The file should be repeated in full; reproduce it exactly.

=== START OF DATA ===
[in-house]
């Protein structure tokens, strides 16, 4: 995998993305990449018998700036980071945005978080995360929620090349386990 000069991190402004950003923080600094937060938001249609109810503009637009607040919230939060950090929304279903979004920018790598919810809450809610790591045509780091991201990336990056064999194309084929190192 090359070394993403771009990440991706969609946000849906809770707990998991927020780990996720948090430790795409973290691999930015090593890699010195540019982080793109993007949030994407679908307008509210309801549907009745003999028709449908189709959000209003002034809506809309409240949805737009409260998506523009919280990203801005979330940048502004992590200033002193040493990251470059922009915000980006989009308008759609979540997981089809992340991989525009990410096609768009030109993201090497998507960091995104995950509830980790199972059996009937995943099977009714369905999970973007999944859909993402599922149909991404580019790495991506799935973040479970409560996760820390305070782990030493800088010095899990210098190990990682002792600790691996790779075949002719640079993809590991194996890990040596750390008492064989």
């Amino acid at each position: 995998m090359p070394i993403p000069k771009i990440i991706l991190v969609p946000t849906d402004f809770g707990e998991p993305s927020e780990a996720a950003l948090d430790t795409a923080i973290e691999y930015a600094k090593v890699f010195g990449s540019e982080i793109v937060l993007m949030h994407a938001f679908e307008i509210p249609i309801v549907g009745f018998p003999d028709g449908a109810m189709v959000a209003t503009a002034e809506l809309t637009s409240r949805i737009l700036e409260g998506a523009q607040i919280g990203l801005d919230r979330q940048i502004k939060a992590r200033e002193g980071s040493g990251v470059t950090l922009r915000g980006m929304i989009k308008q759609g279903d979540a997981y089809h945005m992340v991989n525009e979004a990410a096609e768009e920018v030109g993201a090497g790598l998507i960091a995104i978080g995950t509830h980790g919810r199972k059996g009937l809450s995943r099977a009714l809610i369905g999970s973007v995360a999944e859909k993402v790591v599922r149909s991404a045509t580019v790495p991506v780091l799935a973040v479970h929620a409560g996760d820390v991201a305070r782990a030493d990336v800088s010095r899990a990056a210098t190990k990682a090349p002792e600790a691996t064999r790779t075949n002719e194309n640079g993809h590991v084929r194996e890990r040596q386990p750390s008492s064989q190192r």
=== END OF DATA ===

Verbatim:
[in-house]
């Protein structure tokens, strides 16, 4: 995998993305990449018998700036980071945005978080995360929620090349386990 000069991190402004950003923080600094937060938001249609109810503009637009607040919230939060950090929304279903979004920018790598919810809450809610790591045509780091991201990336990056064999194309084929190192 090359070394993403771009990440991706969609946000849906809770707990998991927020780990996720948090430790795409973290691999930015090593890699010195540019982080793109993007949030994407679908307008509210309801549907009745003999028709449908189709959000209003002034809506809309409240949805737009409260998506523009919280990203801005979330940048502004992590200033002193040493990251470059922009915000980006989009308008759609979540997981089809992340991989525009990410096609768009030109993201090497998507960091995104995950509830980790199972059996009937995943099977009714369905999970973007999944859909993402599922149909991404580019790495991506799935973040479970409560996760820390305070782990030493800088010095899990210098190990990682002792600790691996790779075949002719640079993809590991194996890990040596750390008492064989």
């Amino acid at each position: 995998m090359p070394i993403p000069k771009i990440i991706l991190v969609p946000t849906d402004f809770g707990e998991p993305s927020e780990a996720a950003l948090d430790t795409a923080i973290e691999y930015a600094k090593v890699f010195g990449s540019e982080i793109v937060l993007m949030h994407a938001f679908e307008i509210p249609i309801v549907g009745f018998p003999d028709g449908a109810m189709v959000a209003t503009a002034e809506l809309t637009s409240r949805i737009l700036e409260g998506a523009q607040i919280g990203l801005d919230r979330q940048i502004k939060a992590r200033e002193g980071s040493g990251v470059t950090l922009r915000g980006m929304i989009k308008q759609g279903d979540a997981y089809h945005m992340v991989n525009e979004a990410a096609e768009e920018v030109g993201a090497g790598l998507i960091a995104i978080g995950t509830h980790g919810r199972k059996g009937l809450s995943r099977a009714l809610i369905g999970s973007v995360a999944e859909k993402v790591v599922r149909s991404a045509t580019v790495p991506v780091l799935a973040v479970h929620a409560g996760d820390v991201a305070r782990a030493d990336v800088s010095r899990a990056a210098t190990k990682a090349p002792e600790a691996t064999r790779t075949n002719e194309n640079g993809h590991v084929r194996e890990r040596q386990p750390s008492s064989q190192r």